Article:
Edie: It’s vital that we’re covering our military with prayer. Prayer activates God’s power. Sure, He can and often does work without it, but I’ve also seen how He moves mountains because of it. Our prayers help provide protection, comfort, even peace for those serving so far from home.

Tweet this: Our soldiers need the protection, comfort and peace prayer can provide.

QPQ: Why is it important to not only pray for the soldier, but for their families and loved ones as well?

Edie: Our soldiers are not the only ones serving. The families may not be official members of the military, but the battles they face are every bit as real and every bit as dangerous. This is especially true now that terrorist groups are targeting military families in their war against America.

QPQ: That’s a scary thought, especially when the soldiers are far from home, unable to protect their loved ones. It must make it even harder for them to go, knowing they’re leaving their families unprotected. How did you choose the six categories (Wisdom, Strength, Faith, Protection, Peace, Those Close to My Loved One) to pray for the soldier?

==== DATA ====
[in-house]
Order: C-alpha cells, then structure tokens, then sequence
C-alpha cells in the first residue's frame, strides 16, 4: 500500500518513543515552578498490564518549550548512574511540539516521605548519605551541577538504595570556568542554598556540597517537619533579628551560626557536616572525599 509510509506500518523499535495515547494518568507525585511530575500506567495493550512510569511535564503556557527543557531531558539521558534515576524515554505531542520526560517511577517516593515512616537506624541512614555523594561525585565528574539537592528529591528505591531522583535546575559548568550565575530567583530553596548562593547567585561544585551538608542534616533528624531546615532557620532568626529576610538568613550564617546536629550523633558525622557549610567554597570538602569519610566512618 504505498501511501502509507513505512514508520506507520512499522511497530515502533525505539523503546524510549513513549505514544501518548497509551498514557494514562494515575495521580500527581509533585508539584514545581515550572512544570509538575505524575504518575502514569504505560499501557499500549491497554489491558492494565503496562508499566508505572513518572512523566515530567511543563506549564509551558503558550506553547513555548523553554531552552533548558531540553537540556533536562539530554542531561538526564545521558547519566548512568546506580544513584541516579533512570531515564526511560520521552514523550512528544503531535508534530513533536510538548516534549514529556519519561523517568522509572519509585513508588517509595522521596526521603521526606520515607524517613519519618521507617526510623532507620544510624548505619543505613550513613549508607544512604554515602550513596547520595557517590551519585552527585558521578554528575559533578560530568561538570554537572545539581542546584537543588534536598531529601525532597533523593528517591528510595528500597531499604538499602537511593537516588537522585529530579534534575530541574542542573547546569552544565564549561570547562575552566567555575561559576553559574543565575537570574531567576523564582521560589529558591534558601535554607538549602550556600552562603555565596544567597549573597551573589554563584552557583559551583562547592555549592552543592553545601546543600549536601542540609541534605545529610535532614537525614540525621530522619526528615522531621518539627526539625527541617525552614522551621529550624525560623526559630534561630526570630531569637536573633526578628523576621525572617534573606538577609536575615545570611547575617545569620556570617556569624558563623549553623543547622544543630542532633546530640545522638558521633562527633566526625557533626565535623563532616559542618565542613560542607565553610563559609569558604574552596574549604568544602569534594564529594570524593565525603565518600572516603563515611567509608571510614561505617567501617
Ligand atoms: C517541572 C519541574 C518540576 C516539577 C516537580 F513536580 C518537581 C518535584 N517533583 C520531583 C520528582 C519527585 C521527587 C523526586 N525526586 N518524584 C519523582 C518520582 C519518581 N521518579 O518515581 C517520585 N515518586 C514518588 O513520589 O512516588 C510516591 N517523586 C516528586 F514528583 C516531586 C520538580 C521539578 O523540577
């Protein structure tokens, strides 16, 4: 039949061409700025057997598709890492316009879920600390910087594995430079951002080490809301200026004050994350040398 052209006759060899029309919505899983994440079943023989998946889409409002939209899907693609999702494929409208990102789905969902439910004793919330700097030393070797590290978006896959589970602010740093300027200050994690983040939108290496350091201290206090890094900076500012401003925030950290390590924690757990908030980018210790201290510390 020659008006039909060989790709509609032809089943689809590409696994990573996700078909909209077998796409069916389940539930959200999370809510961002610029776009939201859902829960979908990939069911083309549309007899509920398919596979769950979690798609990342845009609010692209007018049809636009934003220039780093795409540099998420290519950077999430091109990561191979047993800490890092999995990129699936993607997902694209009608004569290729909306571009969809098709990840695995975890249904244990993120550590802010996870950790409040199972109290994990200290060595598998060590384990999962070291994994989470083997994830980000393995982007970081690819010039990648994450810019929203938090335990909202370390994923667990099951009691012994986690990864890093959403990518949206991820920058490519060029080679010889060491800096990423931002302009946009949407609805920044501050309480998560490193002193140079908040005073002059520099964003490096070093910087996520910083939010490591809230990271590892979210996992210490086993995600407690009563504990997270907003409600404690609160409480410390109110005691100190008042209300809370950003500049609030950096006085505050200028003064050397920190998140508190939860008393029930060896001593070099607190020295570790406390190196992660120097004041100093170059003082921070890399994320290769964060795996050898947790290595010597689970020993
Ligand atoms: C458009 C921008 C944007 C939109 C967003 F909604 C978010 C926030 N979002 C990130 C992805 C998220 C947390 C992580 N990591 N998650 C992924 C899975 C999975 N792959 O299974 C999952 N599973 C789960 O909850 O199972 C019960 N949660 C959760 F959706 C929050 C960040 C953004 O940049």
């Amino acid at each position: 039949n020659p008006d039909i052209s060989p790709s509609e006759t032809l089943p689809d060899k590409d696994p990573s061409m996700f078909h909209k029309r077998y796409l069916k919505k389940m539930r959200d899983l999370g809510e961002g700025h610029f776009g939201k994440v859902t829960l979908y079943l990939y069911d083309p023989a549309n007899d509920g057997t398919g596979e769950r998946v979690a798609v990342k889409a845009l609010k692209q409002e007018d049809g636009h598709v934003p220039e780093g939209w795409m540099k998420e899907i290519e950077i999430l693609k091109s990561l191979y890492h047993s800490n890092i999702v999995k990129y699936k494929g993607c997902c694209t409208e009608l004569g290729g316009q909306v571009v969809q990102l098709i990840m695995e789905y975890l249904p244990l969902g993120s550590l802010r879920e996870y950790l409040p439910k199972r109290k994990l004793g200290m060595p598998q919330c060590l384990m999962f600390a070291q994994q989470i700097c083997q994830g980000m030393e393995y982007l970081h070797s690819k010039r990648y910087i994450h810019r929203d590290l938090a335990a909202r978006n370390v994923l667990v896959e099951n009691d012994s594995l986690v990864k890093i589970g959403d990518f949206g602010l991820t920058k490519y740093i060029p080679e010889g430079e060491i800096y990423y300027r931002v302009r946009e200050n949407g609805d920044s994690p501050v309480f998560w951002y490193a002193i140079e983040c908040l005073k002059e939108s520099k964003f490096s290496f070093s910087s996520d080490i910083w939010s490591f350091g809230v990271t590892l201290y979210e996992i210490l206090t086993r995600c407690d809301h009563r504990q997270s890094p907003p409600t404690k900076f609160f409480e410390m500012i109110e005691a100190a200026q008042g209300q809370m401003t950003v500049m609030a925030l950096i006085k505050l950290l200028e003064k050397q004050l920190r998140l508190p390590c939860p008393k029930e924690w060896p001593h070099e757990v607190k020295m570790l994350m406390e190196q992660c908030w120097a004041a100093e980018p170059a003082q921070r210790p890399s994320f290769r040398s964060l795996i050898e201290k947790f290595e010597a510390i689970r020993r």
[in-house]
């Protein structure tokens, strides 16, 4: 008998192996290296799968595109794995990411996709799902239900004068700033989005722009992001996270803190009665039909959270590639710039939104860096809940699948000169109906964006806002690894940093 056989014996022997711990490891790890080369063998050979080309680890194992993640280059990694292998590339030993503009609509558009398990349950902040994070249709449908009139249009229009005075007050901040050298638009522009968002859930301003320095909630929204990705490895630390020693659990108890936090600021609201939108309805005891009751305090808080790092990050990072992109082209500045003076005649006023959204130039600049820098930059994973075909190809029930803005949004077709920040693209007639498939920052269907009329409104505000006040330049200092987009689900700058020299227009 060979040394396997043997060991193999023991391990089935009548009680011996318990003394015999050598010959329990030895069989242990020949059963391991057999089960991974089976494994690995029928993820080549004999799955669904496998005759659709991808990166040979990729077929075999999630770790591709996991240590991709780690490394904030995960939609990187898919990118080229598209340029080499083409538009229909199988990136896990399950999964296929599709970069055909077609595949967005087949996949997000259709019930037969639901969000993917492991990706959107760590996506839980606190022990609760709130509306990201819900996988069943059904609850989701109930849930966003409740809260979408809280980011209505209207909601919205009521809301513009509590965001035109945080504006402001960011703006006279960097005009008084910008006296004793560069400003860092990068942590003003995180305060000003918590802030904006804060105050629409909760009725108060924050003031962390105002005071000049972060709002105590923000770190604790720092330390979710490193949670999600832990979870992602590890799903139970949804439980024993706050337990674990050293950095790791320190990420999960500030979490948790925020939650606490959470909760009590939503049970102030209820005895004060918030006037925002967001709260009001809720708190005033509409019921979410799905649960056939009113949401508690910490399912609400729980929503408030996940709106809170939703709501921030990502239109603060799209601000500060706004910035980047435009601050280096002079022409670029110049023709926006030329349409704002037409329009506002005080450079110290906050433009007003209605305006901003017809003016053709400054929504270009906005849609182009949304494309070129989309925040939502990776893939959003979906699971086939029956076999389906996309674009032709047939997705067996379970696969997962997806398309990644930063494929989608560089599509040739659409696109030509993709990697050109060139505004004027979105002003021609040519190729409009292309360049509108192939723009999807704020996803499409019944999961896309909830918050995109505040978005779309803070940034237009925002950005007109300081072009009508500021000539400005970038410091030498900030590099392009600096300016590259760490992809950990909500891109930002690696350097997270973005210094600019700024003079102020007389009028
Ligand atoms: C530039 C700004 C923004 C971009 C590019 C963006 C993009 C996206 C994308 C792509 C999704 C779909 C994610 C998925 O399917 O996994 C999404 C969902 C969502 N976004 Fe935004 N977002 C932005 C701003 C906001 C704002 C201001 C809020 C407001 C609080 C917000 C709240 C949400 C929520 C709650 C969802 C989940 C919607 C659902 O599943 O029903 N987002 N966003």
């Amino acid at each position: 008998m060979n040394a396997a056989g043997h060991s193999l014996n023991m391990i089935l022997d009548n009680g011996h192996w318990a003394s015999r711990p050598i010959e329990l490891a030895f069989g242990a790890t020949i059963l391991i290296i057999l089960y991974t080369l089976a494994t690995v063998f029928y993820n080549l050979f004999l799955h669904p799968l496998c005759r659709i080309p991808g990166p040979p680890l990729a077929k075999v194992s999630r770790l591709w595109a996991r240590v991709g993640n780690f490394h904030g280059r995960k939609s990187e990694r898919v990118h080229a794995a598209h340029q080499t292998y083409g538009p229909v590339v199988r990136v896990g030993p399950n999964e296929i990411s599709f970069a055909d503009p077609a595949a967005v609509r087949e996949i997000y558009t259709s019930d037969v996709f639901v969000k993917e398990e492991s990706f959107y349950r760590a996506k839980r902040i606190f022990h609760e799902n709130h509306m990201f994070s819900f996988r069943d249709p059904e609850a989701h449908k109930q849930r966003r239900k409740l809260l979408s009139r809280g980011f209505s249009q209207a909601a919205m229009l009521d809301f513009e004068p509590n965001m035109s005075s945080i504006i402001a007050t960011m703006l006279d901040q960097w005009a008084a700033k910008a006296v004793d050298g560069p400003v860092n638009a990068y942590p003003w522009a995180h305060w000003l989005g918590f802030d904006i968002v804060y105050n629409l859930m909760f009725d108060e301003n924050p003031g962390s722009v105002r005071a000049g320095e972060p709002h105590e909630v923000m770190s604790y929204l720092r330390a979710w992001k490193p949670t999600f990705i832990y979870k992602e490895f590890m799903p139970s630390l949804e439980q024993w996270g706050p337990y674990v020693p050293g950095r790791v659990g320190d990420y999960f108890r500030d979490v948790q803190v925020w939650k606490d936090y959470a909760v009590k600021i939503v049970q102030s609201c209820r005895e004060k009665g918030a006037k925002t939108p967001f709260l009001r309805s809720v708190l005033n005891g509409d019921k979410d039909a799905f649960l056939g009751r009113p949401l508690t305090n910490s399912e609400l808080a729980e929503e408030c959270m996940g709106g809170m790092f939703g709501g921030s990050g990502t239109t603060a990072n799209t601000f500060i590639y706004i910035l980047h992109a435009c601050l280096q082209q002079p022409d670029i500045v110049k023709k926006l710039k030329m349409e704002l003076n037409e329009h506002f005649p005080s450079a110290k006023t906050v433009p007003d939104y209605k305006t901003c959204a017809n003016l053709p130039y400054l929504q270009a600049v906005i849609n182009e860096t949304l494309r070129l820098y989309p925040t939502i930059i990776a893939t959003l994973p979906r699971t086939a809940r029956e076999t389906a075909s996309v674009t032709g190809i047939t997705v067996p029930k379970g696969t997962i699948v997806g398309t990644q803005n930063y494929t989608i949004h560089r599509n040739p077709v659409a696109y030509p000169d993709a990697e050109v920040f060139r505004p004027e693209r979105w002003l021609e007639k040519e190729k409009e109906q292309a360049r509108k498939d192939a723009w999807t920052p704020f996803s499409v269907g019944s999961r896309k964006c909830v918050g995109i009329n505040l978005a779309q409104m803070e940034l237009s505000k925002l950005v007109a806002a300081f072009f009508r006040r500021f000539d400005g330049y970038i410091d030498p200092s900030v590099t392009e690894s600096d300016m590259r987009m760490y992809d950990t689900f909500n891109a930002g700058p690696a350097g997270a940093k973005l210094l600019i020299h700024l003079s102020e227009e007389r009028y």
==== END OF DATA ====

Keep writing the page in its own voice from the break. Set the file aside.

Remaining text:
Edie: I kept a deployment journal while my son was away at war. When I looked back through the prayers I recorded there, these were the things I prayed. It seemed to make sense to go with what brought me peace during those stressful times.

QPQ: A deployment journal. What a good idea. You also chose seven categories (Fear, Peace, Patience, Faith, Strength, Anger, Reaching Out to Others) to pray for those at home. How did you choose them?

Edie: Those were the things I struggled with in my own life.